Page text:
Genetic engineering can make food healthier, improve nutrition and reduce environmental impact. To demonstrate its potential, Cellectis hosted a dinner featuring futuristic food technology.
Cellectis is a French company that develops immuno-oncology therapies and became famous last year when its CAR-T treatment saved a 1-year old girl from leukemia. Its gene-editing TALEN technology is also used by its subsidiary, Calyxt, to develop healthier food.
Both companies hosted a dinner in New York featuring gene-edited soybeans and potatoes. Expert chefs from Ducasse Conseil in France worked for 6 months on elaborate recipes for these new ingredients.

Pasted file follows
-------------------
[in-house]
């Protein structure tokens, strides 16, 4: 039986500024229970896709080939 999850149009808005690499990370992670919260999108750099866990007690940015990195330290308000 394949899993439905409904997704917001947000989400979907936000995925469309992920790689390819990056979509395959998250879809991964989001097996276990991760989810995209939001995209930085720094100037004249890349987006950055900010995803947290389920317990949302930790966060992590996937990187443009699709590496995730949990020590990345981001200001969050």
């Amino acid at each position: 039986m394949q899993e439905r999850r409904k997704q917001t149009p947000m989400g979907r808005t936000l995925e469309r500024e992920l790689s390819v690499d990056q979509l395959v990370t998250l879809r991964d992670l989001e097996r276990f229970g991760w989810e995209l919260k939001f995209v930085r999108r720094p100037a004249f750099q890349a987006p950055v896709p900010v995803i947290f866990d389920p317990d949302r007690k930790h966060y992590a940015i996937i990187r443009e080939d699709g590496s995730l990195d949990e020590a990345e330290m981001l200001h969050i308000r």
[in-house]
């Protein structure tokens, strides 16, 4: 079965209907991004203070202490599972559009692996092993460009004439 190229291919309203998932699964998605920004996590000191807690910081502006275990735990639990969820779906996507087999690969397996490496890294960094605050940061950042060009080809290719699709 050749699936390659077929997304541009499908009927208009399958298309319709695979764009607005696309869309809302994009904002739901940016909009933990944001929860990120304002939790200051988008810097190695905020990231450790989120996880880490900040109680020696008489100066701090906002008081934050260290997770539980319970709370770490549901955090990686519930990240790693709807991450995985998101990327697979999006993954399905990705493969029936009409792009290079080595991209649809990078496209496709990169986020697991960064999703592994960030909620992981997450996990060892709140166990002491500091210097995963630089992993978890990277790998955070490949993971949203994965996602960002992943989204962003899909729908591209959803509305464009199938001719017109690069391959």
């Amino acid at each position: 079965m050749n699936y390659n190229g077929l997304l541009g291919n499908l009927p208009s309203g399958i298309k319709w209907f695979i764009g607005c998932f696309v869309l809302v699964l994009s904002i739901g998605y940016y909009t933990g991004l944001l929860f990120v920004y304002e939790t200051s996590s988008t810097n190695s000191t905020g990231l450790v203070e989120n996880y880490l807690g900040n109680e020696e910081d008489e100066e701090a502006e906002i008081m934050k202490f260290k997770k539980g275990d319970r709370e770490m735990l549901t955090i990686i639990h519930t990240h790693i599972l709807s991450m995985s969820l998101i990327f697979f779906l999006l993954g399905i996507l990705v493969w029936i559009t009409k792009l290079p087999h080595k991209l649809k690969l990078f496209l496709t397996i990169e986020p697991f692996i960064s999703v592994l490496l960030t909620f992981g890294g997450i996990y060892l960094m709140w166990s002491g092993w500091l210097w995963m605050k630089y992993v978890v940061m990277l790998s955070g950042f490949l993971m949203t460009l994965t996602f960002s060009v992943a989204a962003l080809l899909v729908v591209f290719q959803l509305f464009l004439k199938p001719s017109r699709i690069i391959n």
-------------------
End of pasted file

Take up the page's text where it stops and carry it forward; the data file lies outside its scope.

How does the technology make the plants healthier? The gene-edited potatoes lack an enzyme to degrade starch, which protects them from forming carcinogenic acrylamide when being cooked after being stored in the cold. The deletion also increases the production yield by 15%.
In the case of soy, the modification increases the oleic acid content, removing the necessity to hydrogenate the oil to improve stability and shelf life. This common food processing technique creates trans-fats, which increase levels of low-density lipoprotein (LDL), also known as bad cholesterol.
Calyxt’s engineered food is not considered GMO because it doesn’t introduce genes from other species. Instead, the company uses TALEN, a technology similar to CRISPR that can be used to remove any desired gene.
This dinner was intended as a proof of how food technology can make a change for the better in health and nutrition while reducing the environmental footprint. The future will bring alternatives that can solve some of our most pressing problems. A perfect example is cultured meat, which could solve world hunger and global warming.
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Pictures by Cellectis